Backstory: Red Sox Sideline Reporter Jenny Dell

It seems impossible to hit the lottery without buying a ticket, but for Red Sox reporter Jenny Dell anything is possible.

Jenny Dell Red Sox Reporter
Jenny Dell started out her career behind the scenes at ESPN, but a chance meeting in the cafeteria changed everything
“It was about four months into my time at ESPN [as a Production Assistant] that I was approached in the ESPN cafeteria about working on-air,” says Dell of her chance encounter over a meal. “I saw it as an incredible opportunity, thought to myself, what do I have to lose? And just decided to have fun with it!”

Dell began her on-air career at ESPN by hosting fantasy sports segments on, then began contributing to weekly shows and traveling on special assignments such as the Super Bowl and Winter X Games.

Even though she was a relative rookie on-camera, when the New England Sports Network (NESN) needed a new reporter for the Red Sox beat she jumped at the chance.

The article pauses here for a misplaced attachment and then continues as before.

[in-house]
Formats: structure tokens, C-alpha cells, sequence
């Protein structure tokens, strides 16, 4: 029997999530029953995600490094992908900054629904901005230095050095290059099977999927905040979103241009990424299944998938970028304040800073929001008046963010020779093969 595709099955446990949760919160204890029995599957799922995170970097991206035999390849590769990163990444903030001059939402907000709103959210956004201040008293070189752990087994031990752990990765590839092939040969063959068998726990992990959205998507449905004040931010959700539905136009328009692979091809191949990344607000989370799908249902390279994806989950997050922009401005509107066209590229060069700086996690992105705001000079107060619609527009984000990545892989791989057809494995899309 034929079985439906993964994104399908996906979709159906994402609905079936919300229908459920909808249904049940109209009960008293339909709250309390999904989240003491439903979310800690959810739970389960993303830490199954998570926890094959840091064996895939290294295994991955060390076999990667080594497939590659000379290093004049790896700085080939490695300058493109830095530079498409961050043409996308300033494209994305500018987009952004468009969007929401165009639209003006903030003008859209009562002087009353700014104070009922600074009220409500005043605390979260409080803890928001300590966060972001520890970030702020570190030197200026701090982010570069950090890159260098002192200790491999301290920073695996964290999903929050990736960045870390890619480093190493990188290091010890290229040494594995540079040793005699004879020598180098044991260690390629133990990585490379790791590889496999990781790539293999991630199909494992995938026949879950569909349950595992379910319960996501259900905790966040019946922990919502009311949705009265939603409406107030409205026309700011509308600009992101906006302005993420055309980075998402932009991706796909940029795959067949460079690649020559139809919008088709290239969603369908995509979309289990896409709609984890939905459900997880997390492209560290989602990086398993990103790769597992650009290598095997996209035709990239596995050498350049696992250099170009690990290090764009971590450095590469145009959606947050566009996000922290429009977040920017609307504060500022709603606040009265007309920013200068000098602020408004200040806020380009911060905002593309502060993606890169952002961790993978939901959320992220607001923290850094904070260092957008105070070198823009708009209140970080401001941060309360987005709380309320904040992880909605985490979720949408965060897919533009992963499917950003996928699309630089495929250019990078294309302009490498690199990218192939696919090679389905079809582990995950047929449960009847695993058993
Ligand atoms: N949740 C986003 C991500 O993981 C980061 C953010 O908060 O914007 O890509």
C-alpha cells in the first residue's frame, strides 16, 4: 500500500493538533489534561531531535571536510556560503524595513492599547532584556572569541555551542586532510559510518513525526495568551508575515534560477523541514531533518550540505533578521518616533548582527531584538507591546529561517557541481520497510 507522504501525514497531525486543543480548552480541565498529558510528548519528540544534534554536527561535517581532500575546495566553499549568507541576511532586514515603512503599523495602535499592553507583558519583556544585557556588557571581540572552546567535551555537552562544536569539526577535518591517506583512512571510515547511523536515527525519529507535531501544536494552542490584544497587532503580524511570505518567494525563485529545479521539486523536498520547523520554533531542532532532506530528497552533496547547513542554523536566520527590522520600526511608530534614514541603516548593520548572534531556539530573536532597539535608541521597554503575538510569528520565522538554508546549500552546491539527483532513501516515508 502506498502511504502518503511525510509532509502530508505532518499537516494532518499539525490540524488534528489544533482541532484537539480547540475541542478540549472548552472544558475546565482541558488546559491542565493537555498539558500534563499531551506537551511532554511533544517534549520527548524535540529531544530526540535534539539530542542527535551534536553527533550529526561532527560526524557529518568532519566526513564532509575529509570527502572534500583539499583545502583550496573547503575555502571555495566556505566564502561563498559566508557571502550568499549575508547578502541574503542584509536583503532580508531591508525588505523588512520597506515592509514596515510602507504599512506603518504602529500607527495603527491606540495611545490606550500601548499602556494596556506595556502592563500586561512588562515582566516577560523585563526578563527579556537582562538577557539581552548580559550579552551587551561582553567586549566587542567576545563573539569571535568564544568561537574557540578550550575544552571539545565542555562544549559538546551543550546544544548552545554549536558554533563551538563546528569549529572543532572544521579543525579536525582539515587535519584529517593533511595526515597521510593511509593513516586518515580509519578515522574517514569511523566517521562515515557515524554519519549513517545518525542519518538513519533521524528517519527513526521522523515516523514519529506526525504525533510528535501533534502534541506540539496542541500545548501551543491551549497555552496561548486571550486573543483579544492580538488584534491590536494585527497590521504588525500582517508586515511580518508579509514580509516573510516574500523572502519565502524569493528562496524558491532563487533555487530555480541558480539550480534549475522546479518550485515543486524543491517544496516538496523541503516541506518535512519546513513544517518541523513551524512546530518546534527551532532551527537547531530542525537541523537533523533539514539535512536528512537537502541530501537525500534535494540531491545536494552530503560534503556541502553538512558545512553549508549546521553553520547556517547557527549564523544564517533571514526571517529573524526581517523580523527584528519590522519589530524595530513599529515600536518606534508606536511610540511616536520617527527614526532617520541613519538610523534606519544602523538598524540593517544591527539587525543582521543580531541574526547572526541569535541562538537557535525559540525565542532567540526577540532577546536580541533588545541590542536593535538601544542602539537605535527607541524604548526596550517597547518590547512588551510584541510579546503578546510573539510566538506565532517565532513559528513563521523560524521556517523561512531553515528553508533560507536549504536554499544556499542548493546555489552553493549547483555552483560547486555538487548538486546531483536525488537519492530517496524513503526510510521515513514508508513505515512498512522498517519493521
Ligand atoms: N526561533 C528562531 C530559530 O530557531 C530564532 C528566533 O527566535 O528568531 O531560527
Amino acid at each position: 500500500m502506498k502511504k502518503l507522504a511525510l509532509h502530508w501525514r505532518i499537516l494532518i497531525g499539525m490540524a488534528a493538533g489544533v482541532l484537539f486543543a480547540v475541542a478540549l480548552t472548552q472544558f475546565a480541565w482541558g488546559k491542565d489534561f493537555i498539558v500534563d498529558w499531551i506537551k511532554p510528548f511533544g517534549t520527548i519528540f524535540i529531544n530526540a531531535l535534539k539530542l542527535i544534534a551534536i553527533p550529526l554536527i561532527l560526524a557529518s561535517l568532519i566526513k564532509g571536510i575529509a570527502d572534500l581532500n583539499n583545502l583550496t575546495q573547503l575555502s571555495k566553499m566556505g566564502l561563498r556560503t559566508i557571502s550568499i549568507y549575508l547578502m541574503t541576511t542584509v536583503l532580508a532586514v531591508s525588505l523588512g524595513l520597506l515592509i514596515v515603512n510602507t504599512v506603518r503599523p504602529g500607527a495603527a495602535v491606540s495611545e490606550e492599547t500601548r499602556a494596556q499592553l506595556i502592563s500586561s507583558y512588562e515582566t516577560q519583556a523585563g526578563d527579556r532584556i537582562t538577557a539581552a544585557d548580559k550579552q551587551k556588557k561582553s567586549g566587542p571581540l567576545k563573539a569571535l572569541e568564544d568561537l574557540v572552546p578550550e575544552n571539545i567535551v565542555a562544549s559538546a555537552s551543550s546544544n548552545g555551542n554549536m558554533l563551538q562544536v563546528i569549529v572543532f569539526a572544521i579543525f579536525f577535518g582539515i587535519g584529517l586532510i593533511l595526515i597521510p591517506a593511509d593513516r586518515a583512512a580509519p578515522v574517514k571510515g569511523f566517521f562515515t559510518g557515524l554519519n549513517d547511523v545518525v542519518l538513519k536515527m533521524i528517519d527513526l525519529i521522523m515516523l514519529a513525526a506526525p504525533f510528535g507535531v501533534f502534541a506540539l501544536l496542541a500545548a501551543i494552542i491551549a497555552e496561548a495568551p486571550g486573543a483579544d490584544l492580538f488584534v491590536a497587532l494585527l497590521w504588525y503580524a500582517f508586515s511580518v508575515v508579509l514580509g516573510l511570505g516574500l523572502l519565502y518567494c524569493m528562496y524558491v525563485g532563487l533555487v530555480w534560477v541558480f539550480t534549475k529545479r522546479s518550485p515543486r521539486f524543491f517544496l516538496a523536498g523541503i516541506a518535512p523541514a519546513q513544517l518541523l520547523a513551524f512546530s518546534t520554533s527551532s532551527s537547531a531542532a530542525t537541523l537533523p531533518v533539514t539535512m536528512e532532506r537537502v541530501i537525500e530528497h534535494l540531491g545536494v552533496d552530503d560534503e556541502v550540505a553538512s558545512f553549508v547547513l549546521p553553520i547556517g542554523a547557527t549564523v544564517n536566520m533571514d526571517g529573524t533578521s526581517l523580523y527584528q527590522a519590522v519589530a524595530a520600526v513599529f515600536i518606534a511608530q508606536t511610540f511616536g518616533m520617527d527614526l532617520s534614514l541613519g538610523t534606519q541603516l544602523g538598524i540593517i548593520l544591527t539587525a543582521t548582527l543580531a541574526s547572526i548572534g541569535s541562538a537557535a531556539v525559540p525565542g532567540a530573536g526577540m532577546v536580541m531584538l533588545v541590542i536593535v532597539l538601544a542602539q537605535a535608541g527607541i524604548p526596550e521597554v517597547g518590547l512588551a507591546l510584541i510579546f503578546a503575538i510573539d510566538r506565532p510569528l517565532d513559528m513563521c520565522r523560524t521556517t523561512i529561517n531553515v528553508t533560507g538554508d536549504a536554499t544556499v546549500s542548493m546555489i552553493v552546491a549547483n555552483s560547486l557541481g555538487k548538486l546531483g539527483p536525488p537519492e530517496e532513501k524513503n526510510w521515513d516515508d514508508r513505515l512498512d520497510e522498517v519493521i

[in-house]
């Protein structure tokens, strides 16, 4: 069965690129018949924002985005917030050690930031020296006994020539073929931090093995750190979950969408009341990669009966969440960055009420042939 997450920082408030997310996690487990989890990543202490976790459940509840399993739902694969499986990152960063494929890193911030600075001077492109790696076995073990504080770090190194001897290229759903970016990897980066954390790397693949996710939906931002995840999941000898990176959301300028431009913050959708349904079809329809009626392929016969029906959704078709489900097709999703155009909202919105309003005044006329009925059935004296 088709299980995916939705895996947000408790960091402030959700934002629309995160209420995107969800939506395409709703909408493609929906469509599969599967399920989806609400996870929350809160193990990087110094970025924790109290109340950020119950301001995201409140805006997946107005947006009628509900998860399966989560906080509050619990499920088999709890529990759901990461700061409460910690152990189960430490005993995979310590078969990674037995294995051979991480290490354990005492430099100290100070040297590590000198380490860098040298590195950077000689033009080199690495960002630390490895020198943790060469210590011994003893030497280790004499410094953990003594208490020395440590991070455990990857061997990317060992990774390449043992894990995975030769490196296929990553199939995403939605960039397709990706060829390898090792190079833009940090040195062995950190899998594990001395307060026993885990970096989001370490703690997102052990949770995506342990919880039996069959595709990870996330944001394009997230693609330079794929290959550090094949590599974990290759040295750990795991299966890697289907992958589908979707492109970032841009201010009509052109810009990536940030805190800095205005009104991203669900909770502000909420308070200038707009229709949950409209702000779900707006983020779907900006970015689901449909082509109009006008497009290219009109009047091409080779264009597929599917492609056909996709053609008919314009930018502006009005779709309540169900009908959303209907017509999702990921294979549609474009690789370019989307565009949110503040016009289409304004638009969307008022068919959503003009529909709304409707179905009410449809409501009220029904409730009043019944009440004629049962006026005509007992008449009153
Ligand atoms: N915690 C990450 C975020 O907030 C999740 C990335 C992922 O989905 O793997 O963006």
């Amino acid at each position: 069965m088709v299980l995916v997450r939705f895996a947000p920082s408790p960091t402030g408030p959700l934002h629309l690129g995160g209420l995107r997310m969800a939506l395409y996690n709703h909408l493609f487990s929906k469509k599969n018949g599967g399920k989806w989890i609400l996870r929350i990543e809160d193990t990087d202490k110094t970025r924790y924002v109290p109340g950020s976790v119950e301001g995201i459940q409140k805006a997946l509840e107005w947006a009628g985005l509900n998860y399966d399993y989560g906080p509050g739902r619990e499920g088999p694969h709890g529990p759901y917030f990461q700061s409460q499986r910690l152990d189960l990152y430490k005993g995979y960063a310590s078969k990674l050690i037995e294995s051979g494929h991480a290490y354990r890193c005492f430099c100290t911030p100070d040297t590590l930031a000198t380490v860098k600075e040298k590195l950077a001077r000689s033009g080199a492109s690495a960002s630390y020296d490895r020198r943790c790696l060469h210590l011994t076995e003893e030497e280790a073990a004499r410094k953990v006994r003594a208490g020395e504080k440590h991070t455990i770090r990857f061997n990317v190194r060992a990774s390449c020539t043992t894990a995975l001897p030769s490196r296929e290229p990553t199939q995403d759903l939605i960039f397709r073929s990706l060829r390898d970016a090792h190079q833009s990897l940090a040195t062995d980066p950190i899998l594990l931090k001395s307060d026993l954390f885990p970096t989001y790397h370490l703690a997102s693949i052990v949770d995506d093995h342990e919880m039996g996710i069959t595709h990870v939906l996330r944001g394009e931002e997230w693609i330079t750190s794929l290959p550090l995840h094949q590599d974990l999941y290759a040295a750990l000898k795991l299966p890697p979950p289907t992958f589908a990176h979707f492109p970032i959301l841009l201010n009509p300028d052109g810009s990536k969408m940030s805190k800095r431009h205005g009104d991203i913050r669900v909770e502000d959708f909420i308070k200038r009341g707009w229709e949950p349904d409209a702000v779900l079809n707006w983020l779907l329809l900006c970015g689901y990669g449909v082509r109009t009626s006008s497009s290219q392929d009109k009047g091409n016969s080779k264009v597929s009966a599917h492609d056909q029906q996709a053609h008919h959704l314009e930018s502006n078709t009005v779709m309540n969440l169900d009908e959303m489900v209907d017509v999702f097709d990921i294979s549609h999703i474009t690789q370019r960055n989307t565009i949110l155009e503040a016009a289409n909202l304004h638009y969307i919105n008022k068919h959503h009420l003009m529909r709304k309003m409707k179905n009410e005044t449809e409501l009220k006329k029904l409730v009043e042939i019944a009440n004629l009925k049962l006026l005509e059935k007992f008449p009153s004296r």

“My best friend texted me that the job was available and I called my agent immediately,” recalls the 2007 UMass graduate. “He said that he already sent in my audition tape, but I didn't get my hopes up…even though I had experience under my belt from ESPN, I wasn't sure if they were looking for a veteran sideline reporter.”

Dell must have made one heck of an impression and was hired prior to the 2012 season, but landing her dream job may have been the easy part. From 2003-2009 the Red Sox had the highest local television ratings in Major League Baseball, but since then they've ranked no higher than 4th.

If we've learned anything from speaking with Dell, she’s up for the challenge of putting the Red Sox broadcast back on top.